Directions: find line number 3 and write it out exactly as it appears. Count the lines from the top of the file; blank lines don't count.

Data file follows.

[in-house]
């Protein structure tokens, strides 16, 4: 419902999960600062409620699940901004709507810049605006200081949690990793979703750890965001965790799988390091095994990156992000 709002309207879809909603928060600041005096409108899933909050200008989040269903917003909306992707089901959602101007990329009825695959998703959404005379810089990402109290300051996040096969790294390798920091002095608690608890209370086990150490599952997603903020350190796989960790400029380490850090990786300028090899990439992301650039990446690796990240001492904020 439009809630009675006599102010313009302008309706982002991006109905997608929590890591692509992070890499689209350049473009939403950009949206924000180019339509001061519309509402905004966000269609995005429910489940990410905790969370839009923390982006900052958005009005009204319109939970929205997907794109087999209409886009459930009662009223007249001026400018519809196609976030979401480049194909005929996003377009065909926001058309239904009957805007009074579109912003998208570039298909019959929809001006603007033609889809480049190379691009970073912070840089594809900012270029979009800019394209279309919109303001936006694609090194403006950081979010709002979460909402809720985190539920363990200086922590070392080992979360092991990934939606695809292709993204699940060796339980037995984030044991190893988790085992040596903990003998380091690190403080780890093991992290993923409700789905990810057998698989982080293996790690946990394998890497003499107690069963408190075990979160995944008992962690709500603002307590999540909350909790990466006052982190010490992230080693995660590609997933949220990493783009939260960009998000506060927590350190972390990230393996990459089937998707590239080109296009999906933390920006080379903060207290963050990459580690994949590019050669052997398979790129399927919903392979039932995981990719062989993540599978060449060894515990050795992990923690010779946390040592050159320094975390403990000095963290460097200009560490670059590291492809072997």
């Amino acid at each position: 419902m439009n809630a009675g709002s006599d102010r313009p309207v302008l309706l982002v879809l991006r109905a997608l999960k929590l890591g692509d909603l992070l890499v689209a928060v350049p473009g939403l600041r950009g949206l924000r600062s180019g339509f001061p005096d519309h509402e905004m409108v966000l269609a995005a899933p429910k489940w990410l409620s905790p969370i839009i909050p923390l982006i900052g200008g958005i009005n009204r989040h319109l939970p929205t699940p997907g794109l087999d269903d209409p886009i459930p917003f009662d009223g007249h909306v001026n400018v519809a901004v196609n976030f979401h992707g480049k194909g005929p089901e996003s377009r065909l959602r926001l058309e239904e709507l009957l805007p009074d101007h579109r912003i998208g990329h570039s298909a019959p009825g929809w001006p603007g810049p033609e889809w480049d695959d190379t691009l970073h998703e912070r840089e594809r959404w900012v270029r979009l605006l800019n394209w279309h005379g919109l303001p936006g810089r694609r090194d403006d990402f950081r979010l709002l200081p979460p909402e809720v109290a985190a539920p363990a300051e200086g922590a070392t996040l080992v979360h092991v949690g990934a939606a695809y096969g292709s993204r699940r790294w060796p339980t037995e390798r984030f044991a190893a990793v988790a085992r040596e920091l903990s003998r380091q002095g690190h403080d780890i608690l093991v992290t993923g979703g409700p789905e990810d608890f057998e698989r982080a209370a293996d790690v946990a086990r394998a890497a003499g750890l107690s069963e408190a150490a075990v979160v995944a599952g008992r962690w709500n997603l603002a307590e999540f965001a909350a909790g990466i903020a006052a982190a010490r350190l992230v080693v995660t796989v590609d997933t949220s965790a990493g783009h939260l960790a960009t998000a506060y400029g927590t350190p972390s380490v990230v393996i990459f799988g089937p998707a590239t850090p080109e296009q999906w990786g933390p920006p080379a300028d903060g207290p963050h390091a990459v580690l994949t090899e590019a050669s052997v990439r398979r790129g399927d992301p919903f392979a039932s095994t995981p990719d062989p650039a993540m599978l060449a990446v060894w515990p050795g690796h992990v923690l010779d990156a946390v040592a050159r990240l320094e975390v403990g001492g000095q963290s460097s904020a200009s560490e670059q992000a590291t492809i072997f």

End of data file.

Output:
């Amino acid at each position: 419902m439009n809630a009675g709002s006599d102010r313009p309207v302008l309706l982002v879809l991006r109905a997608l999960k929590l890591g692509d909603l992070l890499v689209a928060v350049p473009g939403l600041r950009g949206l924000r600062s180019g339509f001061p005096d519309h509402e905004m409108v966000l269609a995005a899933p429910k489940w990410l409620s905790p969370i839009i909050p923390l982006i900052g200008g958005i009005n009204r989040h319109l939970p929205t699940p997907g794109l087999d269903d209409p886009i459930p917003f009662d009223g007249h909306v001026n400018v519809a901004v196609n976030f979401h992707g480049k194909g005929p089901e996003s377009r065909l959602r926001l058309e239904e709507l009957l805007p009074d101007h579109r912003i998208g990329h570039s298909a019959p009825g929809w001006p603007g810049p033609e889809w480049d695959d190379t691009l970073h998703e912070r840089e594809r959404w900012v270029r979009l605006l800019n394209w279309h005379g919109l303001p936006g810089r694609r090194d403006d990402f950081r979010l709002l200081p979460p909402e809720v109290a985190a539920p363990a300051e200086g922590a070392t996040l080992v979360h092991v949690g990934a939606a695809y096969g292709s993204r699940r790294w060796p339980t037995e390798r984030f044991a190893a990793v988790a085992r040596e920091l903990s003998r380091q002095g690190h403080d780890i608690l093991v992290t993923g979703g409700p789905e990810d608890f057998e698989r982080a209370a293996d790690v946990a086990r394998a890497a003499g750890l107690s069963e408190a150490a075990v979160v995944a599952g008992r962690w709500n997603l603002a307590e999540f965001a909350a909790g990466i903020a006052a982190a010490r350190l992230v080693v995660t796989v590609d997933t949220s965790a990493g783009h939260l960790a960009t998000a506060y400029g927590t350190p972390s380490v990230v393996i990459f799988g089937p998707a590239t850090p080109e296009q999906w990786g933390p920006p080379a300028d903060g207290p963050h390091a990459v580690l994949t090899e590019a050669s052997v990439r398979r790129g399927d992301p919903f392979a039932s095994t995981p990719d062989p650039a993540m599978l060449a990446v060894w515990p050795g690796h992990v923690l010779d990156a946390v040592a050159r990240l320094e975390v403990g001492g000095q963290s460097s904020a200009s560490e670059q992000a590291t492809i072997f």